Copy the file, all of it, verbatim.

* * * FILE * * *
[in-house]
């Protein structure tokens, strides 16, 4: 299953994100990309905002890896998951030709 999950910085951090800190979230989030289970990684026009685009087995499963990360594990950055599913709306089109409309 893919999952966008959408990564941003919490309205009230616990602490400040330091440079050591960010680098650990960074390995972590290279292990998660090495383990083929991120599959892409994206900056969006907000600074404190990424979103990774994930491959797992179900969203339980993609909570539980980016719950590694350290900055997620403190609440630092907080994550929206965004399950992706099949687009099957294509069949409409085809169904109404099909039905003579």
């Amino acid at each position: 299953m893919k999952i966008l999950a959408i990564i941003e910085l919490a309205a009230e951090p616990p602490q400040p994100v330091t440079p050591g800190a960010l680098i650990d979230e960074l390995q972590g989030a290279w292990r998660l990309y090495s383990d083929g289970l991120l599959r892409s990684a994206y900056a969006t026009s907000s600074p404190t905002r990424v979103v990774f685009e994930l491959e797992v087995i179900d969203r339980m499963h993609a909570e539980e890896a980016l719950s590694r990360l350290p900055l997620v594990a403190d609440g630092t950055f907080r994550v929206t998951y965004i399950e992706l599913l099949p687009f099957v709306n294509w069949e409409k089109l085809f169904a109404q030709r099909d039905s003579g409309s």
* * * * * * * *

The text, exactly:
[in-house]
């Protein structure tokens, strides 16, 4: 299953994100990309905002890896998951030709 999950910085951090800190979230989030289970990684026009685009087995499963990360594990950055599913709306089109409309 893919999952966008959408990564941003919490309205009230616990602490400040330091440079050591960010680098650990960074390995972590290279292990998660090495383990083929991120599959892409994206900056969006907000600074404190990424979103990774994930491959797992179900969203339980993609909570539980980016719950590694350290900055997620403190609440630092907080994550929206965004399950992706099949687009099957294509069949409409085809169904109404099909039905003579």
């Amino acid at each position: 299953m893919k999952i966008l999950a959408i990564i941003e910085l919490a309205a009230e951090p616990p602490q400040p994100v330091t440079p050591g800190a960010l680098i650990d979230e960074l390995q972590g989030a290279w292990r998660l990309y090495s383990d083929g289970l991120l599959r892409s990684a994206y900056a969006t026009s907000s600074p404190t905002r990424v979103v990774f685009e994930l491959e797992v087995i179900d969203r339980m499963h993609a909570e539980e890896a980016l719950s590694r990360l350290p900055l997620v594990a403190d609440g630092t950055f907080r994550v929206t998951y965004i399950e992706l599913l099949p687009f099957v709306n294509w069949e409409k089109l085809f169904a109404q030709r099909d039905s003579g409309s």